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Adams v. Smith

United States District Court, S.D. Illinois

March 3, 2014

BYRON E. ADAMS, Plaintiff,
v.
V SMITH, et al., Defendants.

ORDER

PHILIP M. FRAZIER, Magistrate Judge.

Before the court is Defendant Warden's (Doc. 58) motion to vacate default. For the following reasons, the (Doc. 58) motion to vacate default is granted, in part, and denied, in part.

A. Background

Plaintiff filed this case pursuant to 42 U.S.C. § 1983 on September 16, 2013. After its transfer to this district eight days later, the court screened the complaint pursuant to its authority in 28 U.S.C. § 1915A on October 18, 2013. See Doc. 11. In that order, Defendant Warden was ordered to file a reply "pursuant to 42 U.S.C. § 1997e(g)." Id. at 5-6. A request for waiver of service was sent to Warden on October 21 but never returned as executed. See Docs. 12, 35. The court then issued summons on January 9, 2014 ( see Doc. 36), which was served on January 24 ( see Doc. 40). Warden's reply was due on February 14. See id. No reply was filed by that date so the court granted Plaintiff's motion for entry of default pursuant to Rule 55(a) of the Federal Rules of Civil Procedure on February 21. See Docs. 52, 55.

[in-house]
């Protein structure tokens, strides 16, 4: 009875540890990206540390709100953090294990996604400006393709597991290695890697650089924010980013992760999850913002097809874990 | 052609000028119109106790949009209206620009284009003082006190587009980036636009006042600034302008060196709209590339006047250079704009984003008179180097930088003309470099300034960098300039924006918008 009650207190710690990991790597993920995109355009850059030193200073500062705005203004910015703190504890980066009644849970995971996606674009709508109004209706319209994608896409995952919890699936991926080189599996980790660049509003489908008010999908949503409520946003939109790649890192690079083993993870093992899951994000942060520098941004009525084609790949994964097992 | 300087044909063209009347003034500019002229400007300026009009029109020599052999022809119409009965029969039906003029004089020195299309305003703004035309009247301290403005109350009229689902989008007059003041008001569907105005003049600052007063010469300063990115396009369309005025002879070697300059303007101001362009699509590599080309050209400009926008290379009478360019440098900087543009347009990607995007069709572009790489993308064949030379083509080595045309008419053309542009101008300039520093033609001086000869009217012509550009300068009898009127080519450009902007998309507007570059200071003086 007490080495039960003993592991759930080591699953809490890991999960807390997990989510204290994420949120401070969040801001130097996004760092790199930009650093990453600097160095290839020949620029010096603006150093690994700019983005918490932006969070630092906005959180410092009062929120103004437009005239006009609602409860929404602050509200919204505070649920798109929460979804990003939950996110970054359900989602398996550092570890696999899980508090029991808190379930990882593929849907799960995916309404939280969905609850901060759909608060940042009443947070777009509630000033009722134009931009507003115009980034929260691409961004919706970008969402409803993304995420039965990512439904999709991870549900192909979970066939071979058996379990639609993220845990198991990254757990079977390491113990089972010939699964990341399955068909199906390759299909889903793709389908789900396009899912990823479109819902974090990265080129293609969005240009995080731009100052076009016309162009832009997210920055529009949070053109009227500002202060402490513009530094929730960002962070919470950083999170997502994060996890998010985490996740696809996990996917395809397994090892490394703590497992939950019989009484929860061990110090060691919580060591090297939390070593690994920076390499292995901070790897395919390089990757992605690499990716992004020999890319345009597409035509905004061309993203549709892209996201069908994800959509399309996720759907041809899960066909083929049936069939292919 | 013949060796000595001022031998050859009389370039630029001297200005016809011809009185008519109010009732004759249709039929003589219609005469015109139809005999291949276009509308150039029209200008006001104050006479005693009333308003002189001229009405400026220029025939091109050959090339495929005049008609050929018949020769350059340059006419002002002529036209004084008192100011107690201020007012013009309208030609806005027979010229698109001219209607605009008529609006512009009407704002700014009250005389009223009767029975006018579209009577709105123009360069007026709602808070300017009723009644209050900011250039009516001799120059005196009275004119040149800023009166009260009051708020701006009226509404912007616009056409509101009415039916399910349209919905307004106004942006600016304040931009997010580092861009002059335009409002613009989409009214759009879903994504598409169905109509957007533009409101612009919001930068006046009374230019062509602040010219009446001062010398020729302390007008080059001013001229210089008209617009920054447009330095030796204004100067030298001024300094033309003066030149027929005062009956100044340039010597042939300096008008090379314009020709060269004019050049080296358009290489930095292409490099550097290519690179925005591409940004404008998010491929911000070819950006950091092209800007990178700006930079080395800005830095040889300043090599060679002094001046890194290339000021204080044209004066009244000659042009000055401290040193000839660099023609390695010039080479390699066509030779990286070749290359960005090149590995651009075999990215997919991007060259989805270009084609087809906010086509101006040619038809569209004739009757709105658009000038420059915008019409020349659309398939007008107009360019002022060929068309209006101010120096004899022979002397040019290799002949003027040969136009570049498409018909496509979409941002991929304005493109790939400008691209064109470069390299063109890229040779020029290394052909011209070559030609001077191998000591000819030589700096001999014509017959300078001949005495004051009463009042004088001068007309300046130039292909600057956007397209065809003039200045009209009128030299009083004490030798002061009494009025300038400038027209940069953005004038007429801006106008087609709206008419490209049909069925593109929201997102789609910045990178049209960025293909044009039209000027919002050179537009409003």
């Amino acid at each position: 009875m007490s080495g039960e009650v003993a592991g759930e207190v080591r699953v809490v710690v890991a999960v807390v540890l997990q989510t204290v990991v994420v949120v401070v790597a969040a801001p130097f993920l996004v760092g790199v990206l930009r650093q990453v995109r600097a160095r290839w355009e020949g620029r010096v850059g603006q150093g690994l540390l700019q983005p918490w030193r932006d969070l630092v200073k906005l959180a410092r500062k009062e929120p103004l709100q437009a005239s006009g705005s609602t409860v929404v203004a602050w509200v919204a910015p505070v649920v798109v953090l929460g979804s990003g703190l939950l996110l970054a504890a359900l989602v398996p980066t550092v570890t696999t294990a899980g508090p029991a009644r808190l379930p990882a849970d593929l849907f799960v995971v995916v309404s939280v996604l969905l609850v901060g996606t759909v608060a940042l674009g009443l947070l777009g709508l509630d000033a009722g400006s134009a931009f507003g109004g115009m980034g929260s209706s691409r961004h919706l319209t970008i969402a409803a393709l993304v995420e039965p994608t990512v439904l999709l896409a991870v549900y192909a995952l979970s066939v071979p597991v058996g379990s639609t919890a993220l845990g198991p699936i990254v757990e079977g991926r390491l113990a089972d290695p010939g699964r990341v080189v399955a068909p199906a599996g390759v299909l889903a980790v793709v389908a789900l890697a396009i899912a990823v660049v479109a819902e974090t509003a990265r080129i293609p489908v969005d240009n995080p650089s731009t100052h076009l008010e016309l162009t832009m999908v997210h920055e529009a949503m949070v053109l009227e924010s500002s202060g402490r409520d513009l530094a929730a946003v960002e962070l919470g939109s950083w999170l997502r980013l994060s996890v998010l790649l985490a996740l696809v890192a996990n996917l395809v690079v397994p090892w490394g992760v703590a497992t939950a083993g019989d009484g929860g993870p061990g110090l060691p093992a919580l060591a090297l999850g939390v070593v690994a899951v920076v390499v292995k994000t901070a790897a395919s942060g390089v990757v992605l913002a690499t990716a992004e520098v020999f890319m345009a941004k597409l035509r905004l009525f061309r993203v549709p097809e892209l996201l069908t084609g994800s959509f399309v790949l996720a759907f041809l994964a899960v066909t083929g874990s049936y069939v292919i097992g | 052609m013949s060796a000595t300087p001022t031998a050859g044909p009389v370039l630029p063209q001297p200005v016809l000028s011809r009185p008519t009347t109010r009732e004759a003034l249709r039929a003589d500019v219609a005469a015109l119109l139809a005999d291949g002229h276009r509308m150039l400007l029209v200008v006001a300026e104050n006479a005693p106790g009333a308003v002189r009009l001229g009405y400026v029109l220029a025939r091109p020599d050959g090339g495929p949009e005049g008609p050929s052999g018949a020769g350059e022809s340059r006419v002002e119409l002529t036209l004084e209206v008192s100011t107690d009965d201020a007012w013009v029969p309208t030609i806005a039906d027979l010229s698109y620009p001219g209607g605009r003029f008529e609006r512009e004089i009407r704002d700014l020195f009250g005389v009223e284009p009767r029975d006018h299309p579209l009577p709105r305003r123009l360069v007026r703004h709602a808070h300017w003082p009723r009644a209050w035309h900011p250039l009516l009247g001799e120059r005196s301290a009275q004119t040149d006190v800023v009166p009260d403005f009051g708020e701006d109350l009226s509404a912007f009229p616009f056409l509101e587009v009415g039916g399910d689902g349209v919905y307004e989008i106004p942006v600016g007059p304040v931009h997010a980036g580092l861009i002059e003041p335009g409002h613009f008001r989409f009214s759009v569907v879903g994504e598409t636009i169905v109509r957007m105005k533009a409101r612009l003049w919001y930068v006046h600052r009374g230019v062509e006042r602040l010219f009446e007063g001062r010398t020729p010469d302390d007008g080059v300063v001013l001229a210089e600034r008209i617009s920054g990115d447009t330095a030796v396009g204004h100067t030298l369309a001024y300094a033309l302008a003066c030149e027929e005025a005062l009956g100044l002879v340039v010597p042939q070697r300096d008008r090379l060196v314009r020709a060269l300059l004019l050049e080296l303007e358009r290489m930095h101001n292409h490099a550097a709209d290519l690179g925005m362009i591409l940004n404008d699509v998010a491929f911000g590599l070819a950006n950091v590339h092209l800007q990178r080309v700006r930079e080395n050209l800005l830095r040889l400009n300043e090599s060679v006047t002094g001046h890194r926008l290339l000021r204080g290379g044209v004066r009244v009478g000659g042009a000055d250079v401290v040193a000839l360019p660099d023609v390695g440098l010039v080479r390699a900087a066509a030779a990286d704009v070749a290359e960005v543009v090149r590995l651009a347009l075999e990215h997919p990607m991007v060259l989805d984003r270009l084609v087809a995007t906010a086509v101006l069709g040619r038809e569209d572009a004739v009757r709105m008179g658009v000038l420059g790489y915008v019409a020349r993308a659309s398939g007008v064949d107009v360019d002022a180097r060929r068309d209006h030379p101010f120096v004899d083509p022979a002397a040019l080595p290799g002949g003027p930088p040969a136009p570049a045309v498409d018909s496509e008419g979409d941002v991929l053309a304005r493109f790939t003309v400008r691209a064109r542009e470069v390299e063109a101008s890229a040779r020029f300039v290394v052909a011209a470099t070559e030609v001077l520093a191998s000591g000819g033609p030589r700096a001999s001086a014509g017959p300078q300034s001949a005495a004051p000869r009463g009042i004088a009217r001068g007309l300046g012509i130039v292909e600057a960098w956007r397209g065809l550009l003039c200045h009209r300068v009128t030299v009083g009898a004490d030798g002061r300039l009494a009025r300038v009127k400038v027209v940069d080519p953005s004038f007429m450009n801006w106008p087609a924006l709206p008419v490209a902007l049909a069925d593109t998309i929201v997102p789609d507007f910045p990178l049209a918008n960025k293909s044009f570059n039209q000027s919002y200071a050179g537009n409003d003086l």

On February 24, Warden filed the instant motion to vacate default pursuant to Rule 55(c) of the Federal Rules of Civil Procedure. He advances two arguments for why default should be vacated: 1) the court does not have authority to enter default in prisoner cases, and 2) if the court does have such authority, good cause is demonstrated to vacate the default pursuant to Rule 55(c).